A salutary study—slightly overwhelmed by its enthusiasm for the theoretical—of strategies for meeting the ``crisis of meaning'' triggered by an HIV-positive diagnosis. Schwartzberg is a psychologist, and the book is clearly shaped by his clinical scruples and animated by the intermittent presence of 19 HIV-positive gay men he interviewed for the research component of his recent doctoral training. His study explores the search in the gay community to find some meaning in the AIDS epidemic, while concentrating on the behavior of individuals living in extremis. Schwartzberg identifies four categories of individual adaptation in those afflicted: Transformation, the optimal mode, wherein ``logical somersaults'' are respected as the price of maintaining meaning; Rupture, the reverse, when every element of one's life seems to fall apart; Camouflage, or self-deception, the shakiest position, marked by a desperate juggling of truth and illusion; and Impassivity, a more constitutional than situational response, of which inattention to reality is both cause and effect. The 19 subjects function as springboards and exemplars for the discussion (the profiles being too sketchy to resonate as case histories, and too few to aspire to statistical significance); Schwartzberg reports nonjudgmentally on their individual strategies and wisely recognizes that different choices reflect different thresholds of tolerance—for grief, anxiety, ambiguity. In elucidating more broadly the response of the gay community to the AIDS epidemic, Schwartzberg, who is gay, brings a proud, concerned personal perspective to bear. He defines the response as three- phased, disbelief followed first by action and then by grief overload, and ends by making a strong case for managing the cumulative grief communally. Ultimately, a textbookish but nonetheless supportive, enlightened study.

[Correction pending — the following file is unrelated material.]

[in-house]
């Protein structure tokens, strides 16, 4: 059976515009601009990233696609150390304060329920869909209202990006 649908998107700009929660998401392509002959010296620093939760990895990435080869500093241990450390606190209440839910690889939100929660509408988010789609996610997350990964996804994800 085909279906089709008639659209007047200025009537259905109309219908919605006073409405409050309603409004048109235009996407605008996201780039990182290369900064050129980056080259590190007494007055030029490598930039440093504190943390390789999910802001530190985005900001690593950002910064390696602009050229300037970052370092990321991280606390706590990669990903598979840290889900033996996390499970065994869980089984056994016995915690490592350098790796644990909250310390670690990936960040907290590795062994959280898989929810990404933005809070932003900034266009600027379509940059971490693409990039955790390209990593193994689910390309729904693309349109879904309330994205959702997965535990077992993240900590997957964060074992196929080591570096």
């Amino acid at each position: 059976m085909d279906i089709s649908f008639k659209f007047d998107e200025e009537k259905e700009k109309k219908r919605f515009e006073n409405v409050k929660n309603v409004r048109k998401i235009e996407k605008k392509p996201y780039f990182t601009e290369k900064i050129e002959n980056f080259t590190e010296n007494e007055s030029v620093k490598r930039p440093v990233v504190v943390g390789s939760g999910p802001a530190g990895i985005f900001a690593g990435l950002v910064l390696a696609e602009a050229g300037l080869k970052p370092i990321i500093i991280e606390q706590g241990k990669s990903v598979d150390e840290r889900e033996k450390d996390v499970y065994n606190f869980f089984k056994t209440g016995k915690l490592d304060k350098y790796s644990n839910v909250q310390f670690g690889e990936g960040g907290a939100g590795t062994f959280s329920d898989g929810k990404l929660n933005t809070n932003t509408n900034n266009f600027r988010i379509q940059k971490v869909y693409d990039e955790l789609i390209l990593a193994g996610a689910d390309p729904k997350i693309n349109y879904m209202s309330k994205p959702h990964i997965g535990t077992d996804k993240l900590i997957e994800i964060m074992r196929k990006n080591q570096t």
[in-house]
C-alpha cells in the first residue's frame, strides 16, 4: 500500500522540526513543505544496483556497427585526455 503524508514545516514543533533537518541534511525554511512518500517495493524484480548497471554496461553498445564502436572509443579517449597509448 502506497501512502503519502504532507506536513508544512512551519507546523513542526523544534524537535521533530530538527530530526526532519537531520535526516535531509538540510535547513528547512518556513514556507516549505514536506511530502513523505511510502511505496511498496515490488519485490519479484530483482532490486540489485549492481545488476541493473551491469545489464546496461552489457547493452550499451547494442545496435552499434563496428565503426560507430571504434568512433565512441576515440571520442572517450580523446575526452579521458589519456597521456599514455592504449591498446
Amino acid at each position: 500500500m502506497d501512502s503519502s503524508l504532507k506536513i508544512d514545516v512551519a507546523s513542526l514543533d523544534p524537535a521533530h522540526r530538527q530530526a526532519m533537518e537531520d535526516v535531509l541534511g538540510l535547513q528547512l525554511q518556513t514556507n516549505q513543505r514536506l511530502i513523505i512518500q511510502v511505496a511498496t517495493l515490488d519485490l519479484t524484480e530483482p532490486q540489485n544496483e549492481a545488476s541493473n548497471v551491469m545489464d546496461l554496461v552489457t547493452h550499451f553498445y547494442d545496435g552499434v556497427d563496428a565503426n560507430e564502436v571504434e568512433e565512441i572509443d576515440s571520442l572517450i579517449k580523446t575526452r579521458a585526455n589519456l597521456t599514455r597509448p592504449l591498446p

Privately published by Strunk of Cornell in 1918 and revised by his student E. B. White in 1959, that "little book" is back again with more White updatings.
Stricter than, say, Bergen Evans or W3 ("disinterested" means impartial — period), Strunk is in the last analysis (whoops — "A bankrupt expression") a unique guide (which means "without like or equal").
This early reader is an excellent introduction to the March on Washington in 1963 and the important role in the march played by Martin Luther King Jr. Ruffin gives the book a good, dramatic start: “August 28, 1963. It is a hot summer day in Washington, D.C. More than 250,00 people are pouring into the city.” They have come to protest the treatment of African-Americans here in the US. With stirring original artwork mixed with photographs of the events (and the segregationist policies in the South, such as separate drinking fountains and entrances to public buildings), Ruffin writes of how an end to slavery didn’t mark true equality and that these rights had to be fought for—through marches and sit-ins and words, particularly those of Dr. King, and particularly on that fateful day in Washington. Within a year the Civil Rights Act of 1964 had been passed: “It does not change everything. But it is a beginning.” Lots of visual cues will help new readers through the fairly simple text, but it is the power of the story that will keep them turning the pages. (Easy reader. 6-8)